His usage of flat characters (or failure to use flat characters) aggravates me.  There are times when Weber gives enough time and space to tell me about characters with whom he wants me to empathize that he succeeds.  But more often I feel like he introduces uninteresting characters that I know are going to be dead before the next half of the book is finished.  And then he spends a chapter or two telling me about their past in a way that entirely fails to grab me, because I know that he’s describing asshats who are about to die.  Honestly, sometimes I feel the same way about the characters he introduces on the side that I’m supposed to be sympathetic to.  Why bother?  If you’re going to use a character that you know is essentially a flat character, someone who will only show up for a few scenes and who so closely fits a type that we as consumers of fiction are already familiar with, why spend half a chapter (or a whole chapter) telling me about their tragic backstory that’s left them obsessed with violence and revenge?  It’s like Weber wants the best of both worlds, both complex round characters and simple flat characters, but instead takes the worst; we get pages of description of people who never manage to escape their caricature, who never act in any interesting fashion outside of how I’d expected them to act after the first sentence I read about them.  I can’t count how many times I’ve read one of Weber’s descriptions of a violent, pathological fanatic set on murdering the people Weber has spent the rest of the book telling me I’m supposed to care about.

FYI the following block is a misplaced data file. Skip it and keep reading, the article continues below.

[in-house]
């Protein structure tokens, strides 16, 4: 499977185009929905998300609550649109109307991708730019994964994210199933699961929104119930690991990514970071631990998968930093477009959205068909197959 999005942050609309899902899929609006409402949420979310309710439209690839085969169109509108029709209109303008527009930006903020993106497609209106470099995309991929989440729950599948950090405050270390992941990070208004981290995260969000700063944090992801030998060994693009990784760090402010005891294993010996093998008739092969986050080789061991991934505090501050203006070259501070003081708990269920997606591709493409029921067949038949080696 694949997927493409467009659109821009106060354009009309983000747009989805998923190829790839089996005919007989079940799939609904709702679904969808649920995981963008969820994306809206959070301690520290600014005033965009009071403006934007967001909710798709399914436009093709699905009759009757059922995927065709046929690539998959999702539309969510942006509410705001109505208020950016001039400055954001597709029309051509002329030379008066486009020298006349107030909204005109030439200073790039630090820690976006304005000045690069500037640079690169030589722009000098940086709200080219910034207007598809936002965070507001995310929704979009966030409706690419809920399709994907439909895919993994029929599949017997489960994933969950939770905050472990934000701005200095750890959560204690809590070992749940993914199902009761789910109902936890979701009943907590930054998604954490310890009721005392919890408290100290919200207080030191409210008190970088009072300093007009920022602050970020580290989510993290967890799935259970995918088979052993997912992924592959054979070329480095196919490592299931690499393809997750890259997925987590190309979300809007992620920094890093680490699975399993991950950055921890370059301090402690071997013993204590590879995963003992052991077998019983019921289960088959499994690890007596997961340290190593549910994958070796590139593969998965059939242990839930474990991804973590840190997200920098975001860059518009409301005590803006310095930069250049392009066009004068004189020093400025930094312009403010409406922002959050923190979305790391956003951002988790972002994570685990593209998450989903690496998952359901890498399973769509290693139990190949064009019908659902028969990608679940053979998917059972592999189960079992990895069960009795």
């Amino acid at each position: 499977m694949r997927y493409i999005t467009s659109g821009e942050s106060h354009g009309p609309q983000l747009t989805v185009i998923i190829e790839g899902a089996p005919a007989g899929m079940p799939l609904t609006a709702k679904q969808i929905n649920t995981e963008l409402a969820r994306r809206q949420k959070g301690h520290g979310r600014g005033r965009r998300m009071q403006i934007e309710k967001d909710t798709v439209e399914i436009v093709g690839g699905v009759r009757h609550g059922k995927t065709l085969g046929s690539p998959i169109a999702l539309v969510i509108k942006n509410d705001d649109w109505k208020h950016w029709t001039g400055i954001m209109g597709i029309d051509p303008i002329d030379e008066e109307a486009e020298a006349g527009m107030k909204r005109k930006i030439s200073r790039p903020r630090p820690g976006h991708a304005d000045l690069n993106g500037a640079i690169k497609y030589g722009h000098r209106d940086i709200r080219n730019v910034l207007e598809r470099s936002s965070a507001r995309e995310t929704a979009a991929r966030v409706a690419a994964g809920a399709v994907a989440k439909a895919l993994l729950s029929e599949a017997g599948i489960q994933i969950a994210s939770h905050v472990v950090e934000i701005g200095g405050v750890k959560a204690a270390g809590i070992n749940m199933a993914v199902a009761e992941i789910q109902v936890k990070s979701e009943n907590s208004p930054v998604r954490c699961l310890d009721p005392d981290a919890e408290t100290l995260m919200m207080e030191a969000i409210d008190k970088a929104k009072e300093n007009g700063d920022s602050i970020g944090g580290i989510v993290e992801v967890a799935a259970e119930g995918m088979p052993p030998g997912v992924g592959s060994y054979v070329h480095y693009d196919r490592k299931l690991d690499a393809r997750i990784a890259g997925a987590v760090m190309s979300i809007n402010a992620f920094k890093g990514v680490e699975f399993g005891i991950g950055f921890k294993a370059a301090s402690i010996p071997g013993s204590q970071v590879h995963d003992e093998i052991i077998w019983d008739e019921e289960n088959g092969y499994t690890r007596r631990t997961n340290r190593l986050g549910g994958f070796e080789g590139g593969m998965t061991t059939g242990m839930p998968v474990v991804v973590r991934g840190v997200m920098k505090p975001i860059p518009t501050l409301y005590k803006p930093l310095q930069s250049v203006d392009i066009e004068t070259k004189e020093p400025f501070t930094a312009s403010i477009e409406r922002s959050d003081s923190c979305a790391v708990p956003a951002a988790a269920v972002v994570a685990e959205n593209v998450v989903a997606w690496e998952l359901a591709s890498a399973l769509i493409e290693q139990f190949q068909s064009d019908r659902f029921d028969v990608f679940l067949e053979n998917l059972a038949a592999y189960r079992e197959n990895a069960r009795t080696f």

There are other, better ways to use my time, focus, and energy.  There are other, better ways for him to use his time, focus, and energy… unless he really loves writing that stuff, I guess, in which case he should knock himself out and I’ll keep occasionally reading his books and reliably groaning when this problem comes up again and again.

Beyond the issue of flat characters, part of this problem comes back to the problem of overusing pathos.  Orson Scott Card, for whatever other disagreements I might have with him, knows about writing.  He makes an excellent argument in Characters and Viewpoint when he mentions that you can’t pull too often on the same heartstrings without turning the situation into a (possibly grotesque) form of comedy.  It’s why over the top horror films can leave an audience laughing.  The first time someone charges into a room screaming “I’ll do it, don’t think I won’t,” we may flinch and recoil.  By the eighth time that happens, we’re left wondering “Who is this person?  Why the fuck do I care about them?  And who left the door open?”  They become a punchline rather than tragedy or horror.

“What is it Lassie?  Did Timmy fall down the well?  Again?”




One response to “Why David Weber, Why?

  1. I get it, you’re “the thoughtful one”.

    Seriously, I like your bit here. Taking it further, I find that the initial typing (provided in various role playing games through a range of alignment, class, race, “nature”, etc. frames) provides both easy access to some simple fun of playing to type, and the ground against which character development or just genuine characterization can ‘figure’.

    For example, in “the Dirty Half Dozen”, a storyworld I wish every reader were as familiar with as we are, Scholar Percival Turr routinely defers to his young proteges while acting as a querulous know it all. When he gets fed up and refuses to play along, it means something!